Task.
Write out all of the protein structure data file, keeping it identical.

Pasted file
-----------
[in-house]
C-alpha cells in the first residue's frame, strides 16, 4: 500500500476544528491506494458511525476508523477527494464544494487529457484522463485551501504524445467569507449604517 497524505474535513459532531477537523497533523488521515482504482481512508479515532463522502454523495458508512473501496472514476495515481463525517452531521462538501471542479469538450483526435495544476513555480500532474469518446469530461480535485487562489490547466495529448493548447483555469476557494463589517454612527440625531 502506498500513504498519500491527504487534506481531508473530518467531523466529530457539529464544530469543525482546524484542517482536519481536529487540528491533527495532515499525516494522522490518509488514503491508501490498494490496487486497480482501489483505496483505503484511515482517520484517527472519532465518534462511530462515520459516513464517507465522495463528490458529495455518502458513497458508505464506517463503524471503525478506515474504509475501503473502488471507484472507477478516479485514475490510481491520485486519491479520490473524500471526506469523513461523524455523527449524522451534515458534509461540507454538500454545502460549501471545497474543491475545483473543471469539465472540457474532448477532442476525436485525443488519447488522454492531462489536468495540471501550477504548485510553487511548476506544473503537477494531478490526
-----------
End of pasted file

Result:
[in-house]
C-alpha cells in the first residue's frame, strides 16, 4: 500500500476544528491506494458511525476508523477527494464544494487529457484522463485551501504524445467569507449604517 497524505474535513459532531477537523497533523488521515482504482481512508479515532463522502454523495458508512473501496472514476495515481463525517452531521462538501471542479469538450483526435495544476513555480500532474469518446469530461480535485487562489490547466495529448493548447483555469476557494463589517454612527440625531 502506498500513504498519500491527504487534506481531508473530518467531523466529530457539529464544530469543525482546524484542517482536519481536529487540528491533527495532515499525516494522522490518509488514503491508501490498494490496487486497480482501489483505496483505503484511515482517520484517527472519532465518534462511530462515520459516513464517507465522495463528490458529495455518502458513497458508505464506517463503524471503525478506515474504509475501503473502488471507484472507477478516479485514475490510481491520485486519491479520490473524500471526506469523513461523524455523527449524522451534515458534509461540507454538500454545502460549501471545497474543491475545483473543471469539465472540457474532448477532442476525436485525443488519447488522454492531462489536468495540471501550477504548485510553487511548476506544473503537477494531478490526